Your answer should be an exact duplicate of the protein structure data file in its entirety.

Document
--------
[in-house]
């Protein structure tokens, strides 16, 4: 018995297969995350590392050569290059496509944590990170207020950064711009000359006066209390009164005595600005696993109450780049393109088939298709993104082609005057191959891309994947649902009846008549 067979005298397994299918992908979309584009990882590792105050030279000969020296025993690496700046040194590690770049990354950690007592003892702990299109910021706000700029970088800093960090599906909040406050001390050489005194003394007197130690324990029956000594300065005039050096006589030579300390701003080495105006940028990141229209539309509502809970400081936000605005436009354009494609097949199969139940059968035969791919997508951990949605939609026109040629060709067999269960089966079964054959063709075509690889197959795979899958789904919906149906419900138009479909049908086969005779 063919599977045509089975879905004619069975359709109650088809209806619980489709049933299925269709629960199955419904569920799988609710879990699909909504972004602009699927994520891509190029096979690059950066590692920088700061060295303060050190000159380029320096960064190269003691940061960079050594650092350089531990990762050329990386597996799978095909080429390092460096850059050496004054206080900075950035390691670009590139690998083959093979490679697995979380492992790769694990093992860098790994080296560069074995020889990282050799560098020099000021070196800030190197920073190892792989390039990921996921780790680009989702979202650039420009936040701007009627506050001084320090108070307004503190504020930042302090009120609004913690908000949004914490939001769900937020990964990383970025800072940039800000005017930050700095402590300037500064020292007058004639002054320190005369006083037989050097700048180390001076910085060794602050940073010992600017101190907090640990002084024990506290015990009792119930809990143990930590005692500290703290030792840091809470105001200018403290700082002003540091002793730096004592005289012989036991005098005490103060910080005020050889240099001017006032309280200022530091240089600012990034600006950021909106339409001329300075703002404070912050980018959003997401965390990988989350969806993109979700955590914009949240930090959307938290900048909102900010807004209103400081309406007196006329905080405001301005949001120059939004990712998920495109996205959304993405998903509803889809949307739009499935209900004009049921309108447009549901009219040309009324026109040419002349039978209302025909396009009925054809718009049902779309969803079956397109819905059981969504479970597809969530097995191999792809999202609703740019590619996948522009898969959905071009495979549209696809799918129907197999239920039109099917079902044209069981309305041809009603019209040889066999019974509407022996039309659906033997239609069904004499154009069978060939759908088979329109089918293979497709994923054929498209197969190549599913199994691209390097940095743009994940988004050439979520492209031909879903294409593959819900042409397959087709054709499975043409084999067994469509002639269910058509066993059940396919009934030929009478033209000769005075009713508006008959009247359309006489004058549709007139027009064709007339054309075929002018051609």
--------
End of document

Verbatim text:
[in-house]
């Protein structure tokens, strides 16, 4: 018995297969995350590392050569290059496509944590990170207020950064711009000359006066209390009164005595600005696993109450780049393109088939298709993104082609005057191959891309994947649902009846008549 067979005298397994299918992908979309584009990882590792105050030279000969020296025993690496700046040194590690770049990354950690007592003892702990299109910021706000700029970088800093960090599906909040406050001390050489005194003394007197130690324990029956000594300065005039050096006589030579300390701003080495105006940028990141229209539309509502809970400081936000605005436009354009494609097949199969139940059968035969791919997508951990949605939609026109040629060709067999269960089966079964054959063709075509690889197959795979899958789904919906149906419900138009479909049908086969005779 063919599977045509089975879905004619069975359709109650088809209806619980489709049933299925269709629960199955419904569920799988609710879990699909909504972004602009699927994520891509190029096979690059950066590692920088700061060295303060050190000159380029320096960064190269003691940061960079050594650092350089531990990762050329990386597996799978095909080429390092460096850059050496004054206080900075950035390691670009590139690998083959093979490679697995979380492992790769694990093992860098790994080296560069074995020889990282050799560098020099000021070196800030190197920073190892792989390039990921996921780790680009989702979202650039420009936040701007009627506050001084320090108070307004503190504020930042302090009120609004913690908000949004914490939001769900937020990964990383970025800072940039800000005017930050700095402590300037500064020292007058004639002054320190005369006083037989050097700048180390001076910085060794602050940073010992600017101190907090640990002084024990506290015990009792119930809990143990930590005692500290703290030792840091809470105001200018403290700082002003540091002793730096004592005289012989036991005098005490103060910080005020050889240099001017006032309280200022530091240089600012990034600006950021909106339409001329300075703002404070912050980018959003997401965390990988989350969806993109979700955590914009949240930090959307938290900048909102900010807004209103400081309406007196006329905080405001301005949001120059939004990712998920495109996205959304993405998903509803889809949307739009499935209900004009049921309108447009549901009219040309009324026109040419002349039978209302025909396009009925054809718009049902779309969803079956397109819905059981969504479970597809969530097995191999792809999202609703740019590619996948522009898969959905071009495979549209696809799918129907197999239920039109099917079902044209069981309305041809009603019209040889066999019974509407022996039309659906033997239609069904004499154009069978060939759908088979329109089918293979497709994923054929498209197969190549599913199994691209390097940095743009994940988004050439979520492209031909879903294409593959819900042409397959087709054709499975043409084999067994469509002639269910058509066993059940396919009934030929009478033209000769005075009713508006008959009247359309006489004058549709007139027009064709007339054309075929002018051609």